Early voting polls close at 8 p.m. Friday. On the ballot, you will see 16 propositions and one is asking for your support in the state's fight against cancer.
Proposition 15 asks you to give a thumbs up to $3 billion in bonds over the next 10 years. That money would fund the Cancer Prevention and Research institute of Texas.
People like Governor Rick Perry and many in the South Plains medical community support it. However, some question paying interest on bonds, when there is enough money in the budget to fund the program.
Proposition 15, it is a constitutional amendment that has the support of notables like Lace Armstrong and many right here on the South Plains.
Texas Tech School of Medicine Professor Cynthia Jumper said there is support. "Not only in the cancer world but among all the physicians in healthcare personal," she said.
Proposition 15 would create the Cancer Prevention and Research Institute of Texas. The institute would then make grants available to public or private institutions, state universities and medical schools such as Texas Tech.
"So this money would go into research. The Southwest Cancer Center is connected with the Texas Tech School of Medicine. We have very active researchers here at the basic level and at the clinical research level," Jumper said.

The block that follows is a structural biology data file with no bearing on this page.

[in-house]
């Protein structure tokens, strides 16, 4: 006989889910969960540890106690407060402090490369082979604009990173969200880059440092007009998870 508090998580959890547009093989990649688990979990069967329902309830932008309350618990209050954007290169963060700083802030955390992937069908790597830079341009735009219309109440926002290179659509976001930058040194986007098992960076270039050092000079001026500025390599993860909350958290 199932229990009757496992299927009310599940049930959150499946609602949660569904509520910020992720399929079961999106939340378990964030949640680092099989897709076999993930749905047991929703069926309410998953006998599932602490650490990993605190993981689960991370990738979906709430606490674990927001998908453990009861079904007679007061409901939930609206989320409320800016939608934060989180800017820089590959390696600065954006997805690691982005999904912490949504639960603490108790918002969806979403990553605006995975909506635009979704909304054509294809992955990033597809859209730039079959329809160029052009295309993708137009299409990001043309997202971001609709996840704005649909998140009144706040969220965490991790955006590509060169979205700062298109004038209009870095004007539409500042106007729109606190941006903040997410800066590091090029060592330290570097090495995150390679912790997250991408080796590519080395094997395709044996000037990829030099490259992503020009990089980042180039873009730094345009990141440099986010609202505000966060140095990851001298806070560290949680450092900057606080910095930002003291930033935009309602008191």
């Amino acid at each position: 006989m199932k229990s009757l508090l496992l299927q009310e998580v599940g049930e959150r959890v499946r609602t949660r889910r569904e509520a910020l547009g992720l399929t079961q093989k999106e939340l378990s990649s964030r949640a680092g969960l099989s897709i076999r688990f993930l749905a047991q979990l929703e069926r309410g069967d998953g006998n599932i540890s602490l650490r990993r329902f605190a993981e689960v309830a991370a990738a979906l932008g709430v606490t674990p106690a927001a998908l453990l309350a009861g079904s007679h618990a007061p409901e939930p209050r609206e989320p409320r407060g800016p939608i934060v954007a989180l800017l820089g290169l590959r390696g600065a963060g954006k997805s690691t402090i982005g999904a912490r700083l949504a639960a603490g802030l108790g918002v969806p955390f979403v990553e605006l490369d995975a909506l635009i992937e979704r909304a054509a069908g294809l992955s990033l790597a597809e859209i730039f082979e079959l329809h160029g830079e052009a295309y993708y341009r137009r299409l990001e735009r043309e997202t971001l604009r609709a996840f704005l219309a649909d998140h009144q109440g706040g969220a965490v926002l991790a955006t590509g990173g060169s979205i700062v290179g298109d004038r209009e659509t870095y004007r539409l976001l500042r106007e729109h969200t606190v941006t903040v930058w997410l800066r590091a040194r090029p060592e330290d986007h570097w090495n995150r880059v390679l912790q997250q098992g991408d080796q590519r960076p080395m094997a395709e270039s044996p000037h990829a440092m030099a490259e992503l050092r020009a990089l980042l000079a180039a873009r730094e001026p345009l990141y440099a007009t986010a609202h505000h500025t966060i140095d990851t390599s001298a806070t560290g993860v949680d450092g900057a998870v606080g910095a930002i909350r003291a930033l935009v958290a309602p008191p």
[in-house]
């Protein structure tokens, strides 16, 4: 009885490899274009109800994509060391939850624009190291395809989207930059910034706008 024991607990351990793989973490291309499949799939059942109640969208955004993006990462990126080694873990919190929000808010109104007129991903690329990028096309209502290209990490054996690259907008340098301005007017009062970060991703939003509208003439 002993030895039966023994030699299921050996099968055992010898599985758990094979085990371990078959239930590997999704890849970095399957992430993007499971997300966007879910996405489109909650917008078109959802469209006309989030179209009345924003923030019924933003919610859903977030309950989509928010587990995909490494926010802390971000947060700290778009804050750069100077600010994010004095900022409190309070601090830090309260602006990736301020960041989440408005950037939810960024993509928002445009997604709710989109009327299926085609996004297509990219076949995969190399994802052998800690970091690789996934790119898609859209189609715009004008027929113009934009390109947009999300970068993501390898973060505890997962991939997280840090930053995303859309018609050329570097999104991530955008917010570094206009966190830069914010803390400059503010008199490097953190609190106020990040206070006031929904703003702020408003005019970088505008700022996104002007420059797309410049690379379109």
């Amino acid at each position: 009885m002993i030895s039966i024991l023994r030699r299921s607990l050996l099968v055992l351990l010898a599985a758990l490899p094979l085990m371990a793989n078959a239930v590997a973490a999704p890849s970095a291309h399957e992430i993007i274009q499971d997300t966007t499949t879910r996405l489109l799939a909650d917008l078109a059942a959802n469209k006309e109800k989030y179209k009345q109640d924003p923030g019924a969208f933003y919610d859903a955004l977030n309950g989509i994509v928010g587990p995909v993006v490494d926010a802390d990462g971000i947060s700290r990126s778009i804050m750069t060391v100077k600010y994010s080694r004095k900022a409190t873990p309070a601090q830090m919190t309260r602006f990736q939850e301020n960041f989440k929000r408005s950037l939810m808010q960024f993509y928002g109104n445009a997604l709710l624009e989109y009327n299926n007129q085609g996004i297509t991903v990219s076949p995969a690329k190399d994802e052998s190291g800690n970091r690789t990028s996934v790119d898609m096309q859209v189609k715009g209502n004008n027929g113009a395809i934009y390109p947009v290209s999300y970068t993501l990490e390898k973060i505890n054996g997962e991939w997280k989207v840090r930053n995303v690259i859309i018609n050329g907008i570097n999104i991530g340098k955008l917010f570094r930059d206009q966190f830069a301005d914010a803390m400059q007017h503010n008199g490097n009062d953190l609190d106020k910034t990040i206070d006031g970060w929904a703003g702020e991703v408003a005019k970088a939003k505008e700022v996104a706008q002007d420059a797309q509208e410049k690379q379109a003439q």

Senator Robert Duncan told NewsChannel 11, "Texas Tech University would benefit from this. We have, I think, a growing research component at the Health Sciences Center along with the academic institution."
If passed, the state could use up to $300,000 in bonds a year for cancer research, prevention and early detection programs. However, it is a proposition that State Representative Delwin Jones is against.
"Concern is that $3 billion of borrowed money will cost us $4.6 billion to pay off. So that's $1.6 billion of interest that's going to go some lending institution and we had enough money on hand that we could have funded the entire program this last session," Jones said.
There is also a citizen group out of Austin against the proposition, arguing it's a deferred tax increase.
If it does pass, Texas would be one of the first states to create a state run cancer institute.
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